Lynn Anderson "16 Greatest Hits" (Columbia-Legacy, 1976/2006)
The daughter of one of Merle Haggard's favorite songwriters (Liz Anderson), Lynn more or less had an open ticket to Music City stardom. She first cut her teeth recording novelty-oriented "spunky" material for the independent Chart label, then hit the big time recording for Columbia. This disc samples both those phases, including her biggest hit, "(I Never Promised You A) Rose Garden," a gigantic countrypolitan crossover hit in 1970, a genre-defining tune that stayed on the radio for years and years... Anderson's countrypolitan sound quickly devolved into tragically slick formula -- witness the contrast between the perky "Stay There Til I Get There," or "Ride, Ride, Ride," which opens this collection, and the bland, belabored pop that followed... Wonder where Crystal Gayle got her sound? Look no further. Still, her best material was really fun, and I'll always have a soft spot for her work. This is a good oldies set, and if you're looking into the '70s country sounds, this is a must-have.
Moe Bandy "The Legend Continues..." (Sweetsong Nashville, 2006)
(Produced by Dennis Money)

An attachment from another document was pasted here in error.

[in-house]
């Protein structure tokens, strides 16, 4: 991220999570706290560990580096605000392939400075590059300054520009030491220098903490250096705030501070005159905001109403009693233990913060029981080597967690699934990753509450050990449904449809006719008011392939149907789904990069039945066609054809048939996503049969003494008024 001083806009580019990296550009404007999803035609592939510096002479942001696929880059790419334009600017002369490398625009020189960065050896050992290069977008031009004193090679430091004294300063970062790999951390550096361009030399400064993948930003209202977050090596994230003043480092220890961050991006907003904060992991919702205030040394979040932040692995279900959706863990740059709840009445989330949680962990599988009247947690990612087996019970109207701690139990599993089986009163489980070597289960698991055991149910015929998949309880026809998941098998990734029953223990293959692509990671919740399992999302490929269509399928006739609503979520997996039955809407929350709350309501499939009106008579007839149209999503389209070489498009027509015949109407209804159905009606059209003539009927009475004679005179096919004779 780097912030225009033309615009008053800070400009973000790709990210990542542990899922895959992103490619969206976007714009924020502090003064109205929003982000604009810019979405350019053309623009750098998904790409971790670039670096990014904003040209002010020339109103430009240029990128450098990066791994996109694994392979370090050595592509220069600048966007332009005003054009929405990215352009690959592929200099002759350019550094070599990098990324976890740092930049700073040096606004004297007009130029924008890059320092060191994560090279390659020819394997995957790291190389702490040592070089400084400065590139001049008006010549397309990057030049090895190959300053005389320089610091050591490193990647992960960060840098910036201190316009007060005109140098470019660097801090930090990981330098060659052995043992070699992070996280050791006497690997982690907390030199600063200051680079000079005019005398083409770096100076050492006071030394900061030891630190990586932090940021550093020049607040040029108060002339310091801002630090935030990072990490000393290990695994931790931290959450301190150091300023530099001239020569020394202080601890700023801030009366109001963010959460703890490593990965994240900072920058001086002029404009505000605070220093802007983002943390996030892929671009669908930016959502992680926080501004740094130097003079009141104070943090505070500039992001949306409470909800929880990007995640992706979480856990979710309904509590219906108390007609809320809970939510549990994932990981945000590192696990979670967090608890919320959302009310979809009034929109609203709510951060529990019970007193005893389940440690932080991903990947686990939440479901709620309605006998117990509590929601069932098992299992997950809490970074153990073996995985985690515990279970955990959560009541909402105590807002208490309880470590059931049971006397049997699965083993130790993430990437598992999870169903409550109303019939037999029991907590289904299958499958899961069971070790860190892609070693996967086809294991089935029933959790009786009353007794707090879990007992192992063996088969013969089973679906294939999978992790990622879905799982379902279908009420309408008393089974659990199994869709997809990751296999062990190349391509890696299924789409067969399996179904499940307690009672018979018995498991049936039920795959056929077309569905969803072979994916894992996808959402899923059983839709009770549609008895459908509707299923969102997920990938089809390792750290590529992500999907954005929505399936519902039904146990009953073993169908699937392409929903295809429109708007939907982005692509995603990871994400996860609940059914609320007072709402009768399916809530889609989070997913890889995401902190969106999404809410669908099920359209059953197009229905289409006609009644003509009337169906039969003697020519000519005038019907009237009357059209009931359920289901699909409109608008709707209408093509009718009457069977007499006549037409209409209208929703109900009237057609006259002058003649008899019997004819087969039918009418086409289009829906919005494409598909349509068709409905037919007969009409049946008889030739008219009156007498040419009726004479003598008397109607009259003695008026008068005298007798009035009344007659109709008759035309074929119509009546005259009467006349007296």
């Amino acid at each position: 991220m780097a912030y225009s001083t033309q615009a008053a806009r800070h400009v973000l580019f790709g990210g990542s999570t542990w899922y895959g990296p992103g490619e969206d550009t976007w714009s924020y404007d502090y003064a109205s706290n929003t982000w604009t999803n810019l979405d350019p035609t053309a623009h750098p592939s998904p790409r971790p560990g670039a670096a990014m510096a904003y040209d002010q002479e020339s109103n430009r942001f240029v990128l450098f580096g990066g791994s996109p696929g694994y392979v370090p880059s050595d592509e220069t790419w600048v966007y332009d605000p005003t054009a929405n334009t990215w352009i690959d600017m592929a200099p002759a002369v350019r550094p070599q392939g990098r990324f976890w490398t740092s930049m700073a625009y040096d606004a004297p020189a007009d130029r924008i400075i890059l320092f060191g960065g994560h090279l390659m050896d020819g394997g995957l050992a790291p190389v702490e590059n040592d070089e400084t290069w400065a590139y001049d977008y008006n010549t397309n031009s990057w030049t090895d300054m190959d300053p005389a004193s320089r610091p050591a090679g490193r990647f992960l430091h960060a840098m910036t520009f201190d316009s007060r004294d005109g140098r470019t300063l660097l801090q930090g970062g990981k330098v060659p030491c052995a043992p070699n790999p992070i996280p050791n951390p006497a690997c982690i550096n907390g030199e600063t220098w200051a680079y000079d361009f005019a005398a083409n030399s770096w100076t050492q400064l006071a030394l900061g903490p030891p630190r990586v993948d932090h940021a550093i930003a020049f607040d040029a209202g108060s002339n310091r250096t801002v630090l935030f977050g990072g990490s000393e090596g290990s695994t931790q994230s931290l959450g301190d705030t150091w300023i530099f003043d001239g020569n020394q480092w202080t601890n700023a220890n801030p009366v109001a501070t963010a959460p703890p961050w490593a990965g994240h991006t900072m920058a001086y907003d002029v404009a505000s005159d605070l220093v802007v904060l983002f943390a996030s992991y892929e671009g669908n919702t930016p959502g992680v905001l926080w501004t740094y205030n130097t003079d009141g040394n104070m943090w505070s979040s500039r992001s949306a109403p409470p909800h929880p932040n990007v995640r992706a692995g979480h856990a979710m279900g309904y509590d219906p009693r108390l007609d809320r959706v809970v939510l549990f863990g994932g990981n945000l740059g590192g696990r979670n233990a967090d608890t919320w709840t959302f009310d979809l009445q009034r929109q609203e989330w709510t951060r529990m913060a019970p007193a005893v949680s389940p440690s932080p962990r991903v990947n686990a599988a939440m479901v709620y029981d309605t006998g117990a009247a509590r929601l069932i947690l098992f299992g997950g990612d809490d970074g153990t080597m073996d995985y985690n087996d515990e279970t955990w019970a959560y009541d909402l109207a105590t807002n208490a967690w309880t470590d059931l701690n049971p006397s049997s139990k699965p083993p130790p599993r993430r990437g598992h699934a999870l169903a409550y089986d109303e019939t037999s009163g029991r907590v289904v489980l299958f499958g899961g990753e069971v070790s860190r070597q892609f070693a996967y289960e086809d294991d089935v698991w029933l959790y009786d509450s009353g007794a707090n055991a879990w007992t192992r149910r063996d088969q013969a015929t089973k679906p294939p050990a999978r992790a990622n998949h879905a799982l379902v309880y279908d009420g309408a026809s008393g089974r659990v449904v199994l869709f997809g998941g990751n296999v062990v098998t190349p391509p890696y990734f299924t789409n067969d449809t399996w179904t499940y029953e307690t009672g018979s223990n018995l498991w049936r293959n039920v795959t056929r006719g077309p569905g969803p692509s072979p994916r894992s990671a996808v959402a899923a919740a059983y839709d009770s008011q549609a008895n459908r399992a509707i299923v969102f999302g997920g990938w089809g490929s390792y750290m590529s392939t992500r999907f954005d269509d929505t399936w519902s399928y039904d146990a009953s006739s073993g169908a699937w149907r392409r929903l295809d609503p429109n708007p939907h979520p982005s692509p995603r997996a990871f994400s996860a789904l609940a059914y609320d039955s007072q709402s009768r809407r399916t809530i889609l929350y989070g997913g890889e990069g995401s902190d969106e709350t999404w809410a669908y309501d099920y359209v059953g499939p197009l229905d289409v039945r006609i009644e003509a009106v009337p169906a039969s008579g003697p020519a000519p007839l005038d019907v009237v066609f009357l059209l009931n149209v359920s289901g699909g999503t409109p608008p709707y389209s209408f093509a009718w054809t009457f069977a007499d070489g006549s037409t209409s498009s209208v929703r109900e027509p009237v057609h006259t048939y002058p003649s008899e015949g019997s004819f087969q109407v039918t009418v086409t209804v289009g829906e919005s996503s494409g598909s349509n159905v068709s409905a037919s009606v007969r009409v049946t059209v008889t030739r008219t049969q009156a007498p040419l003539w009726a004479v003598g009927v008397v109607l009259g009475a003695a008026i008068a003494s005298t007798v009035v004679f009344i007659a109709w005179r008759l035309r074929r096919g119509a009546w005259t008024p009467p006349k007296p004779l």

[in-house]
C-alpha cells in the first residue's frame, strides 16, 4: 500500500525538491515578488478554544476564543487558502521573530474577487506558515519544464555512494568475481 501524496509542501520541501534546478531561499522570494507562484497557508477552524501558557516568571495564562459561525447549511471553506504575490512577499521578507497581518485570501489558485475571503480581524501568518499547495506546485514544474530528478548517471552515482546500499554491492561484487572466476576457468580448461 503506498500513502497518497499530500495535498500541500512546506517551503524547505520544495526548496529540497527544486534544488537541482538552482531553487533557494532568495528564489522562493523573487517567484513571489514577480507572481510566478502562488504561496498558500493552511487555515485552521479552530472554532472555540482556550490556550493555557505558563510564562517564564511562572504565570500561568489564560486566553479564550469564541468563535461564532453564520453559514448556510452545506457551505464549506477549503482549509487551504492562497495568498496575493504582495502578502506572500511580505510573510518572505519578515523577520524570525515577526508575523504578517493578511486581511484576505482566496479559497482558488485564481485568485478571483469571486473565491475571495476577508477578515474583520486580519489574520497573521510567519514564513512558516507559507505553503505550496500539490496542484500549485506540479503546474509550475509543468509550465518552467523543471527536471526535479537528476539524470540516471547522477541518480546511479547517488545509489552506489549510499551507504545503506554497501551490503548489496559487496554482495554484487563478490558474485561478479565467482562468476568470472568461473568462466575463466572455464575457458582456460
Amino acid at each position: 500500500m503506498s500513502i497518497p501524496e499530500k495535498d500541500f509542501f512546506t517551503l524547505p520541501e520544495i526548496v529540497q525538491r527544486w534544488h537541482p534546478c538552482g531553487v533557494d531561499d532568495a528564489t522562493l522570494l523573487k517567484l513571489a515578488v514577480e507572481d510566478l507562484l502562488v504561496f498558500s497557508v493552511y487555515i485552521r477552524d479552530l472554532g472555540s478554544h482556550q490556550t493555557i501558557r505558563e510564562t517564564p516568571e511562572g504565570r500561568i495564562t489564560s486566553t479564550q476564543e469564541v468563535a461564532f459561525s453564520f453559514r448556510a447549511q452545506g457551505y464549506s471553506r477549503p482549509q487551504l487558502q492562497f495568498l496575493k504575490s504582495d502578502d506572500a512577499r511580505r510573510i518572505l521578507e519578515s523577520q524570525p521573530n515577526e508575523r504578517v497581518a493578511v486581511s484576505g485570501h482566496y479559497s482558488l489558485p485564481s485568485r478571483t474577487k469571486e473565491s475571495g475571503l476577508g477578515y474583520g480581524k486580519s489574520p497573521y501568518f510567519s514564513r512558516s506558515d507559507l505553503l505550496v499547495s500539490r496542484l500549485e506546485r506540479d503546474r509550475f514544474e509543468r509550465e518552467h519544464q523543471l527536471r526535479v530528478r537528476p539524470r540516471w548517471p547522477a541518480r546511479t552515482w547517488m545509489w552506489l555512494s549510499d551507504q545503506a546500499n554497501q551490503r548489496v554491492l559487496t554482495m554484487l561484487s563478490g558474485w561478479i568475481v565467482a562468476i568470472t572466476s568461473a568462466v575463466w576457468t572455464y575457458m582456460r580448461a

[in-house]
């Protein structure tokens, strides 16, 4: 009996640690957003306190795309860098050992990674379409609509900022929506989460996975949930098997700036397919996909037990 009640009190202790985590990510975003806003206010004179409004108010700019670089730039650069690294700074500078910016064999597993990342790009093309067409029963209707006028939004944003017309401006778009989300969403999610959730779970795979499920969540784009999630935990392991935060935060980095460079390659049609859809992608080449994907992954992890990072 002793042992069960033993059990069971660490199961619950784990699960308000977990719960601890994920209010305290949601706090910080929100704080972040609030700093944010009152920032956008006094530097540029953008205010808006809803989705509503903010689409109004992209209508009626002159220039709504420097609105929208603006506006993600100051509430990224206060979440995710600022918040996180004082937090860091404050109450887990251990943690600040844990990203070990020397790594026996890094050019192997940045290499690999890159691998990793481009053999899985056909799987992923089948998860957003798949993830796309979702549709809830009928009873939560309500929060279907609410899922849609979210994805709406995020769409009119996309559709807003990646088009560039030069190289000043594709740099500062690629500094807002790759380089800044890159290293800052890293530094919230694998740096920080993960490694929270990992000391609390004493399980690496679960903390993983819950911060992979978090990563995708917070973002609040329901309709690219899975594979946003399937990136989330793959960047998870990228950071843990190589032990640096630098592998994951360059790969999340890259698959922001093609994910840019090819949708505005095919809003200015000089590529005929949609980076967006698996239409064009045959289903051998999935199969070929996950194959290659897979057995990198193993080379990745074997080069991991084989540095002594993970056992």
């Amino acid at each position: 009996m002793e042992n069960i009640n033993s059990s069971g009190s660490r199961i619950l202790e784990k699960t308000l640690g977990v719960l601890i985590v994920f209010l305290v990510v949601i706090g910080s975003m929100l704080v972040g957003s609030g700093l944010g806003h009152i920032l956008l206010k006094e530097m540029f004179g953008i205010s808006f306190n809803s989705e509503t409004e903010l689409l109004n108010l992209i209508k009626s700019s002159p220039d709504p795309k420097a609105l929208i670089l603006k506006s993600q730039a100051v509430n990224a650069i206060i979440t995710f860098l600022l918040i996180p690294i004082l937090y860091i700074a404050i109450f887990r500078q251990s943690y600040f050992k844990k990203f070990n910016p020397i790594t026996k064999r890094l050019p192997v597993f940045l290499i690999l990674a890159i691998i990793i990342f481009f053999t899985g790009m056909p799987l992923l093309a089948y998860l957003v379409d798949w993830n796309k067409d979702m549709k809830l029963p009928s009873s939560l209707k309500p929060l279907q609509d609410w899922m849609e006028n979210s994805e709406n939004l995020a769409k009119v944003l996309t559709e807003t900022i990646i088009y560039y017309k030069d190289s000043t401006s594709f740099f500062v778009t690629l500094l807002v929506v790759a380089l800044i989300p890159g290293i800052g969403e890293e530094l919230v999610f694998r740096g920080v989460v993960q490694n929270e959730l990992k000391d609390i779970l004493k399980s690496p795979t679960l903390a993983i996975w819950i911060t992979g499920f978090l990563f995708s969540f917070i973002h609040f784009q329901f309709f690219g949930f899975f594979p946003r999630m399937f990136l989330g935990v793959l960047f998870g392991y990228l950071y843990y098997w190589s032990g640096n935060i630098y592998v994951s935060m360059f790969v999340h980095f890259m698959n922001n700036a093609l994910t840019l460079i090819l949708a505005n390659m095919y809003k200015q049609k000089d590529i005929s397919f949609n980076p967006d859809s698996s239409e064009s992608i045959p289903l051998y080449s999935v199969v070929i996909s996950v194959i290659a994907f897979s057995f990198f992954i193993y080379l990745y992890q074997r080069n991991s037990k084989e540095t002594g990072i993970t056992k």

After good ole Moe Bandy cut such a wide swath through the country charts as a honkytonk firebrand back in the 1970s, it was inevitable that the '80s would show him softening up and slogging through syrupy romantic ballads. Like so many other hard-country singers, he hit the top singing hard and then slid back down, getting soft. Like other master singers such as Gene Watson and George Jones, It's been a while since Bandy has been on the minds of the powers-that-be in country radio, but this new album shows that at least he's gotten back into singing songs that are funny and fun. Bandy's voice hasn't weathered as well as we might wish -- that sly, sardonic delivery he had back in the golden years is now blunted by his reduced vocal range, but I'm still a sucker for old coots who sing great songs. This disc is packed with swell novelty songs, with several that'll stick to your ribs, such as "Long Shadow," "Only Time Will Tell," "Waiting For My Angel To Show" and even the Bubbadelic "Blue Collar Holler." I dunno about you, but I love this kinda stuff -- glad to see Bandy's still in there swinging, and that when he lands one, it can still knock your socks off. If you're a fan of old-fashioned, tab-poppin,' beer-drinkin' barroom novelty songs, you might wanna track this one down. It's not great country, but it's pretty darn good.